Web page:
What should we call riders like Tony Gallopin? ‘All-rounders’ seems a fair suggestion but such a tag would cover the likes of Fabio Felline, Michal Kwiatkowski and Edvald Boasson Hagen; three very different riders. Gallopin certainly fits under the ‘Puncheur’ umbrella but that group is expansive and includes plenty of one-day specialists. He’s not explosive enough to be classed with the likes of Simon Gerrans as an Ardennes man and is nowhere near strong enough to be grouped with superior time-trialists such as Rohan Dennis. He used to muck in with the sprinters and actually finished fourth behind Mark Cavendish into Cap Fréhel at the 2011 Tour. As hard as he was to gauge during his time at Cofidis and Radioshack, it was clear he had more to offer than a career pleasing sponsors in early morning breaks.
At just 5’9 and with weight which must fluctuate around the 70kg mark, Gallopin has the makings of a strong climber. In 2012 he came fourth on Green Mountain behind Vincenzo Nibali securing a podium finish at the Tour of Oman. Confirming himself as somewhat of a contradiction, three months later he contested a series of sprints against a rampant Alessandro Petacchi.
The next few years were dotted with good results culminating in 2014 with a stage win and a stint as race leader at the Tour de France. He seems to have finally given up regular sprinting and has begun to define himself as a dangerous man over rolling terrain.
So what’s next for the Frenchman? A San Sebastian win – plus top tens at Amstel Gold and Il Lombardia – suggests Gallopin can target the very best one day races on the calendar. However, Lotto Soudal are stacked with one day talent and there must be an opening for Gallopin in the one-week stage races. Teammate Tim Wellens has already developed the knack, winning both the Tour de Pologne and Eneco Tour in the last two years.
At the time of writing, Gallopin sits fifth in Paris-Nice with a time trial ending on Mont Brouilly just a few hours away. The ‘Race to the Sun’ has been good to him over the last few years. In 2015 he almost stole the show with a dashing descent into Nice on Stage 6, only to lose the leaders jersey on the final stage with a messy time trial up the Col d’Eze. He’s a much stronger climber now and finished eighth in Paris-Nice twelve months ago.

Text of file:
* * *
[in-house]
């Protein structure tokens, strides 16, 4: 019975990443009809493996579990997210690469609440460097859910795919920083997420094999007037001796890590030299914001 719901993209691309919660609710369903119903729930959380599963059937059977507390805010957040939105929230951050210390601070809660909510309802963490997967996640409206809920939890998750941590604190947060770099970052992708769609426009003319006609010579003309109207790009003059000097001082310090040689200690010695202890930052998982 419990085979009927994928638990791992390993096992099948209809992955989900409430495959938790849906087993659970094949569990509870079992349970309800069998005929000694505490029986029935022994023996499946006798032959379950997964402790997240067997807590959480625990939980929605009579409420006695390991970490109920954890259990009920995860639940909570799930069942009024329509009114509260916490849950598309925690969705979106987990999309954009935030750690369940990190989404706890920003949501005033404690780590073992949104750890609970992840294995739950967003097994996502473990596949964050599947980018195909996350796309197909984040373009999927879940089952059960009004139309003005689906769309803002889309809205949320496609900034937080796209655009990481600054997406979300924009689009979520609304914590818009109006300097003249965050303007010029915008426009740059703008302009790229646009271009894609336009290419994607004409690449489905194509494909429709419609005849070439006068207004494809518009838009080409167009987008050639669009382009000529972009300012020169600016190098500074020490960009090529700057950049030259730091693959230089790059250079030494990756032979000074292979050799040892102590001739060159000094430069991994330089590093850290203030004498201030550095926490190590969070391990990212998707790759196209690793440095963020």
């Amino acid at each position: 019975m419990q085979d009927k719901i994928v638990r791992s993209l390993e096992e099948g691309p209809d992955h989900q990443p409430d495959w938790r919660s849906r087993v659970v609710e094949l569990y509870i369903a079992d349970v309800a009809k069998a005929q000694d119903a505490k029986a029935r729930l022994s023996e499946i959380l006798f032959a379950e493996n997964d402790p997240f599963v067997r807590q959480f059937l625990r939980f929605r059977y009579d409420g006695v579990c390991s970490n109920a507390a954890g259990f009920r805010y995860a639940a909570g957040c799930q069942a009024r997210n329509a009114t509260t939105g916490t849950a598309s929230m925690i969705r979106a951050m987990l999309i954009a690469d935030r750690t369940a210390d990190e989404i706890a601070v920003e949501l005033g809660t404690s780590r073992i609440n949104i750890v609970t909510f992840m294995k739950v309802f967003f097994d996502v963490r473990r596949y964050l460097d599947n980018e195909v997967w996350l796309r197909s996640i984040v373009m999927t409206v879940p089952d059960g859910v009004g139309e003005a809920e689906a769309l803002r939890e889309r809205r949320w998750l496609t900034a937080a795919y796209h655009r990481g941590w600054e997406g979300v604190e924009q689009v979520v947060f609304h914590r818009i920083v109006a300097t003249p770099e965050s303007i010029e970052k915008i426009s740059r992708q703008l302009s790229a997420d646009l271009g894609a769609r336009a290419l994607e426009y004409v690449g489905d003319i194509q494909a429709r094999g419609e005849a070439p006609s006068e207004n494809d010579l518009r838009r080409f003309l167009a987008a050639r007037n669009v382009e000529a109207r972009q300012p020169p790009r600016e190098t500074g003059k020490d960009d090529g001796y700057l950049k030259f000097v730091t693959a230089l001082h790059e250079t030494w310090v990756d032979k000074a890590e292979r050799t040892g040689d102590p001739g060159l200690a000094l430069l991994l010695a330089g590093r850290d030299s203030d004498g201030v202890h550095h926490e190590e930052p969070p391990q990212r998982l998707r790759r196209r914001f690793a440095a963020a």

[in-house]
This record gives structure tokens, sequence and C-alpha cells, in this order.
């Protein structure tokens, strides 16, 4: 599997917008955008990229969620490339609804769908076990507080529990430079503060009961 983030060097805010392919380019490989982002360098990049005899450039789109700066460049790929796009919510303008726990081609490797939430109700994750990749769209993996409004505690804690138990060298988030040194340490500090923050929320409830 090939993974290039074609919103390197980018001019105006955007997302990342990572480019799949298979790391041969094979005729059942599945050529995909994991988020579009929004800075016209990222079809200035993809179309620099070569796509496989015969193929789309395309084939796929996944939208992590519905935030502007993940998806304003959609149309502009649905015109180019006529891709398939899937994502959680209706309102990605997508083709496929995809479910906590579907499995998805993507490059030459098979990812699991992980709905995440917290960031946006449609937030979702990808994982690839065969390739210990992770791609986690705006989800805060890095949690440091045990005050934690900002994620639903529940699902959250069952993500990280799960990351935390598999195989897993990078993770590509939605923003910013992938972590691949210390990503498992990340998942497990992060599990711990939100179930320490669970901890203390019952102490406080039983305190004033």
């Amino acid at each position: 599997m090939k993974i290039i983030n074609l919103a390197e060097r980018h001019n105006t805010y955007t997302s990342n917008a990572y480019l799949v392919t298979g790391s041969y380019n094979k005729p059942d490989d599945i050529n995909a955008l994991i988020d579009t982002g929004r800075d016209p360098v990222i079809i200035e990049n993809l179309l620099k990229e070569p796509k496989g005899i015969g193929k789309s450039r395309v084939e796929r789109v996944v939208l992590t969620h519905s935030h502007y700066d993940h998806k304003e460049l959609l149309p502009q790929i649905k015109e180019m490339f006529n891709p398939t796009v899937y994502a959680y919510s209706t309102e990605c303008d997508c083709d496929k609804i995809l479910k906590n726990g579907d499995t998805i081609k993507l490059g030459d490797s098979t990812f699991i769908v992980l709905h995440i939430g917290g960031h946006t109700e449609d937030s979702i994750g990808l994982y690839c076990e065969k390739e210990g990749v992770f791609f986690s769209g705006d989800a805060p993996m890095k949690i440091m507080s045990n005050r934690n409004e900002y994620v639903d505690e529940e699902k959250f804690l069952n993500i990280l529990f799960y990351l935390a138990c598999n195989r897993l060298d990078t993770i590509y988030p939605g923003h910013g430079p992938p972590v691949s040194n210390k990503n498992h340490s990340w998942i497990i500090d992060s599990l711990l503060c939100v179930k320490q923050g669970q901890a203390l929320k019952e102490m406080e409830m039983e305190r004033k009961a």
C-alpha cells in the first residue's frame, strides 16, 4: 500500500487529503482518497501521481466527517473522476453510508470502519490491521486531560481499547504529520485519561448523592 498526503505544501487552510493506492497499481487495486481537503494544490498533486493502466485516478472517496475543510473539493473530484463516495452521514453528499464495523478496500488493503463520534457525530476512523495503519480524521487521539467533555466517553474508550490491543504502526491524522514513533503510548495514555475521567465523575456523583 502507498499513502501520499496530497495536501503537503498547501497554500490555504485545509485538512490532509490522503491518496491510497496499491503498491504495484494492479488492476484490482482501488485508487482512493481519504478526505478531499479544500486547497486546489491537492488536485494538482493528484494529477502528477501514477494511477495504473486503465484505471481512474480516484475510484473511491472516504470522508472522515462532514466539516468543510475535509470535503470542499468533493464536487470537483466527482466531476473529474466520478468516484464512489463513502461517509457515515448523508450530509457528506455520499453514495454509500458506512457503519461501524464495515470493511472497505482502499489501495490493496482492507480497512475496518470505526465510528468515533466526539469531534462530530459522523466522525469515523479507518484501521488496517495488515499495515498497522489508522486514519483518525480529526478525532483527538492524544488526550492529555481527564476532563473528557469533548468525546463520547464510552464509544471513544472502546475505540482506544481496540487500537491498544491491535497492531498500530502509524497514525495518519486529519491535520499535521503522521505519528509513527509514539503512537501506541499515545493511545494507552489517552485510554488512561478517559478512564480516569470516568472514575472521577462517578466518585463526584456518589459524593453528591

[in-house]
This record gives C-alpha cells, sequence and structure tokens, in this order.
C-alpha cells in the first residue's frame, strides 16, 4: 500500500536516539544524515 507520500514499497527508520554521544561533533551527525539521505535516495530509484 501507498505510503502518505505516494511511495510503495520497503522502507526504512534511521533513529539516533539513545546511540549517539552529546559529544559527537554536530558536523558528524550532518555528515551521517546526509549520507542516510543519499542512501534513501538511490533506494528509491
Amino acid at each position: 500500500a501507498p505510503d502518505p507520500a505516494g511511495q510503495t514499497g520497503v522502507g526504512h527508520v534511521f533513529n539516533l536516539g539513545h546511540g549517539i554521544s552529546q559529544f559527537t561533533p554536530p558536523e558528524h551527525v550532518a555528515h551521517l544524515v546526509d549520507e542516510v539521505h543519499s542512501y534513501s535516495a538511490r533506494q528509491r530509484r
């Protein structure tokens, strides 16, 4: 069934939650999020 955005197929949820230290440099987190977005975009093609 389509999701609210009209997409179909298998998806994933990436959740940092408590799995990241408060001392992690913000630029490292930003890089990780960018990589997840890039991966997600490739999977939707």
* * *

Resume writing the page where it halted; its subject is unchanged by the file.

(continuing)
Gallopin’s 28 now and is in danger of being usurped by the supremely talented Julian Alaphilippe. Quick-Step’s Alaphilippe looks a future World Champion but Gallopin may feel he, too, has something to offer France’s selectors at the end-of-season road race.
It would be a shame if Gallopin’s career fizzles out without another couple of major victories. I eventually see him returning to a French team and perhaps he’ll thrive as a bigger fish in a smaller pond. He’s an underrated cyclist whose best performances can be hard to predict. By the time you read this Gallopin may have stunned us all with a Paris-Nice victory… or fallen completely out of contention.
After good Tours in 2014 and 2015, Gallopin was a low-key figure in last year’s race. As a puncheur/climber/all-rounder he is the sort of rider who will hover around the top ten for twelve days before inevitably bombing to 30th freeing up a chance at some stage wins. It’s time for Lotto Soudal to stop relying on Andre Greipel and back Gallopin to deliver the goods in July.